Wednesday, November 22, 2006
Redskins S Taylor's problems are now between the lines
ASHBURN, Va. -- Sean Taylor got fooled twice on the same
He bit when Donte' Stallworth faked an out pattern, then bit
again when Donovan McNabb faked a handoff. A few seconds later,
Stallworth was racing toward the end zone with Taylor trailing
helplessly in his wake, having caught a deep pass from McNabb over
the middle for an 84-yard touchdown.
This was the year Taylor was supposed to be the beast, "the
best player in the NFL," according to teammate Clinton Portis. The
Washington Redskins safety, who was in constant trouble during his
first two seasons, finally had his legal problems behind him and
was free to concentrate on terrifying receivers, quarterbacks and
running backs league-wide.
It hasn't happened. Stallworth's touchdown in the game at
Philadelphia two weeks ago was only the most obvious symptom of
something gone wrong. Taylor is missing tackles, taking bad angles
and leaving receivers open. It's still true that no one hits harder
-- he's hasn't lost his knack for committing personal fouls -- but
it's clear he's not the same.
Through 10 games, he has no interceptions, no sacks, no fumble
recoveries and has batted away only three passes. He's part of a
secondary that has allowed an NFL-high 41 pass plays of at least 20
"For whatever reason, sometimes you have a tough time,"
linebacker Marcus Washington said. "I don't know if it's something
he ate, something he drank, a different hairdo. You can't really
Maybe someone can. If Taylor is playing like he's lost one of
his best friends, that's because he has.
Taylor and Ryan Clark were close buddies last year, and they
made a great tag-team at the back of the defense. Clark was vocally
assertive and would make sure the rest of the secondary was
organized, just the sort of thing a young, raw talent like Taylor
But the Redskins let Clark go to the Steelers, where he is
playing well at an affordable price: four years, $7.1 million. His
replacement in Washington is Adam Archuleta, who got $10 million in
guaranteed money but has played so poorly that he's been demoted to
third string. In addition, Archuleta is the quiet type -- like
Taylor -- and the two haven't been able to bond as Taylor and Clark
"Ryan Clark was one of those guys who could communicate with
him, and kind of put him where he needed to be and tell him what's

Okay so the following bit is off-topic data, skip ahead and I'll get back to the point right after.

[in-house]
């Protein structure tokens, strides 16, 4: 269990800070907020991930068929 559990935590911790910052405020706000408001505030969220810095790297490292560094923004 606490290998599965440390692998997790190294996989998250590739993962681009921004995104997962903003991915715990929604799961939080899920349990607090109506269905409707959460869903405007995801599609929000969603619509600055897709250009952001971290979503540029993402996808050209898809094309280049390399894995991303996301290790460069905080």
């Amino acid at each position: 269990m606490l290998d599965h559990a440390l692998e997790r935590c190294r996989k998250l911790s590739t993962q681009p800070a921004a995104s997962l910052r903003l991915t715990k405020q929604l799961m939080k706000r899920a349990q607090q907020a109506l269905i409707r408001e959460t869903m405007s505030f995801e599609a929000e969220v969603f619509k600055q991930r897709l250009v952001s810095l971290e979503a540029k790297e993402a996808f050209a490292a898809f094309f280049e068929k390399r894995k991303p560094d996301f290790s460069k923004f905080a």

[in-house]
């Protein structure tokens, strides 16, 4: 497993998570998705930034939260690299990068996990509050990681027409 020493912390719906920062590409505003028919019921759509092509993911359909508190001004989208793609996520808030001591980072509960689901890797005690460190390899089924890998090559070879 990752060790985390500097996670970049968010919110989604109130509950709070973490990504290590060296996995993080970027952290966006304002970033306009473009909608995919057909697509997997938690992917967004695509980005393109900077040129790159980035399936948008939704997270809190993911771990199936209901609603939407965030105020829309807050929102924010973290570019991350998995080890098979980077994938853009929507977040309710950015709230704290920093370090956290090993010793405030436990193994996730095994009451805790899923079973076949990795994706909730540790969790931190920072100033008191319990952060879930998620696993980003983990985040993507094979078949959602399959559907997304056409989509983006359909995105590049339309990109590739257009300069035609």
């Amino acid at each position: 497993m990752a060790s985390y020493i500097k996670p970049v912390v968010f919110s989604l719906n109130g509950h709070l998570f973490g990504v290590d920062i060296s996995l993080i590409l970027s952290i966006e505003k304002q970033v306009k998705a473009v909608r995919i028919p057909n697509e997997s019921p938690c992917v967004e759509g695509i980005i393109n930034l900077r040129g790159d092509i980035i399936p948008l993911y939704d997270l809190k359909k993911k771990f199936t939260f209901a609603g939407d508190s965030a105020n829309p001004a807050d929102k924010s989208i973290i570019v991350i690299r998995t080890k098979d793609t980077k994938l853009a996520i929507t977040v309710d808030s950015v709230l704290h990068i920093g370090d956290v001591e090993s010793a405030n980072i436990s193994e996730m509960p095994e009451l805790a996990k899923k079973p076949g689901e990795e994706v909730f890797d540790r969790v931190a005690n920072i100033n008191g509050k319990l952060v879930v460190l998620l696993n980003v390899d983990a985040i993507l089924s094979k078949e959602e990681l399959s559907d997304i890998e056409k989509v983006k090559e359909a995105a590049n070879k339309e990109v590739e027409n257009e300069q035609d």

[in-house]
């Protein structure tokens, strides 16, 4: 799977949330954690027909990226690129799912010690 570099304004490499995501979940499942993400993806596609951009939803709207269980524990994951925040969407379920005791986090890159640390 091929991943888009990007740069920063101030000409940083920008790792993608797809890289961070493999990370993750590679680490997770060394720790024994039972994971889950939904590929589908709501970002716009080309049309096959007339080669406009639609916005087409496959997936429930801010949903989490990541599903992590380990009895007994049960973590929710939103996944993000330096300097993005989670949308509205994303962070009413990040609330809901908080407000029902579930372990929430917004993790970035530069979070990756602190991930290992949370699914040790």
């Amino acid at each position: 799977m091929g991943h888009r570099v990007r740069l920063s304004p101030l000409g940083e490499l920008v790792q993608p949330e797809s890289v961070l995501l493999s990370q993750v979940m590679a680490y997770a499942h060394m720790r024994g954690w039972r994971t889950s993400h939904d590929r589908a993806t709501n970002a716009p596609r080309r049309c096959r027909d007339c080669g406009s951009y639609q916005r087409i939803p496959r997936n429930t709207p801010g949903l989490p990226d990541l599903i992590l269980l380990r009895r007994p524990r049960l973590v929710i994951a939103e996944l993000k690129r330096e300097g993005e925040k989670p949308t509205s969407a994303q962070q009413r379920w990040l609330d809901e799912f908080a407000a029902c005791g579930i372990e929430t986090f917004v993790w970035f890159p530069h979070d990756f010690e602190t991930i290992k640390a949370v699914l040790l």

coming," defensive end Phillip Daniels said. "I think he misses
that, the communication part of it. He misses Ryan Clark. The team
misses Ryan Clark."
Daniels also said the NFL's crackdown on taunting has sapped
"He's not a guy that's going to be loud or talkative -- unless
somebody's in his face," Daniels said. "They took that away from
him this year. Getting in people's face, that was his game."
Other players say Taylor has been dragged down by the overall
play of the Redskins (3-7), whose defense has fallen from ninth in
the league last year to 30th going into Sunday's game against
"Everybody's struggling on the team, not just Sean,"
cornerback Carlos Rogers said. "A lot of guys are not playing the
same way they did last year, you can see it in the results."
Cornerback Shawn Springs said Taylor, the No. 5 overall pick in
the 2004 draft, "is still learning the game of football." But one
thing that Springs doesn't buy is that Taylor can't play without
Clark by his side.
"That would be too easy to use that as an excuse," Springs
said. "Because at some point, he's the fifth pick, he's got to be
able to do it all. The fifth pick, you've got to be smart, you've
got to be athletic, you've got to be able to hit, you've to be able
While his teammates are confident Taylor will recover from his
off year, the coaches can't bring themselves to say that Taylor is
struggling at all. Assistant coach Gregg Williams said Taylor is
"doing fine," while coach Joe Gibbs went even further.
"Sean's been in there every play, and we think he's playing at
a high level," Gibbs said. "When you're not doing well as a team,
it reflects on everybody. He's one-11th of what's going on over
The positive news on Taylor this season is that he's had no
off-field issues. A litany of problems culminated with a no contest
plea to two misdemeanors in the offseason, contributing to constant
scrutiny that caused Taylor to stop talking to the media.
These days, the biggest story in Taylor's personal life is his
baby daughter, who was born in the offseason. Although he is not
playing as well, he seems to be smiling more as he walks the halls
of Redskins Park.
"I'm just happy that he's changed. He's got a family," Daniels
said. "Anything on the field, he can correct. I'm just satisfied
with him being a better guy that way."<